More Tsinoy Than We Admit: Chinese-Filipino Interactions Over the Centuries

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More Tsinoy Than We Admit: Chinese-Filipino Interactions Over the Centuries

In a country that has been forcibly colonized and occupied by various foregin powers over the centuries, the role played by the Chinese in the Philippines is unique. From earliest pre-colonial history, traders from China arrived on these shores to do business and, eventually, make a new home. The intermarriage of Chinese settlers and natives produced a new social class of mestizos, with their own distinctive contribution to Philippine society. The government under Spain and, later the United States, tried to reap the economic benefits of the Chinese presence, while at the same time exerting control over them.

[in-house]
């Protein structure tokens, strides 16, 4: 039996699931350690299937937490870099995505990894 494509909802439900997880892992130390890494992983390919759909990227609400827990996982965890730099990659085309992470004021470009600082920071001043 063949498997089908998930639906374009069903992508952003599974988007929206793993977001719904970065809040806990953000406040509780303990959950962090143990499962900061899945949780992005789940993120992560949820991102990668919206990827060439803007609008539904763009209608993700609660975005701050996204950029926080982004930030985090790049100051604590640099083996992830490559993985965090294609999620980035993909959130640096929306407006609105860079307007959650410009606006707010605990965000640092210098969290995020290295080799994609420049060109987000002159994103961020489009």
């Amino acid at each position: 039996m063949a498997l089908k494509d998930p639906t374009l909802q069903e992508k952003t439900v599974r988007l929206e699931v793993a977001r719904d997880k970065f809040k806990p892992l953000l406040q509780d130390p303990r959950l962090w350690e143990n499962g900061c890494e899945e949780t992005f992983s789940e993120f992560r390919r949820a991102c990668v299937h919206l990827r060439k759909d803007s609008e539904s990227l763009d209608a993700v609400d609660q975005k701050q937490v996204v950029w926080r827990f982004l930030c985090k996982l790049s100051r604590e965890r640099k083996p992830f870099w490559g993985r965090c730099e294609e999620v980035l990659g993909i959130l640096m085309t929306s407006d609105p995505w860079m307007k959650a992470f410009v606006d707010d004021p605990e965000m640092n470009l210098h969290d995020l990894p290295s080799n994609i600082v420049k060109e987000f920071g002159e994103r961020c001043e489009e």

Today, the term "Tsinoy" encompasses a broad range of Chinese cultural mixture and influence in the Philippines. In More Tsinoy Than We Admit, leading scholars explore how Tsinoys have helped shape the destiny of the country and the region over hundreds of years up to the present day. From revolution against Spain and guerrilla resistance against the Japanese, to nationalism and political upheaval in China; from archaeological records to modern cinema; from society and the nation to family and the individual -- these essays lay out the complex reality that Tsinoys have had to navigate, as both more "Chinese" and more "Filipino" than we may admit.

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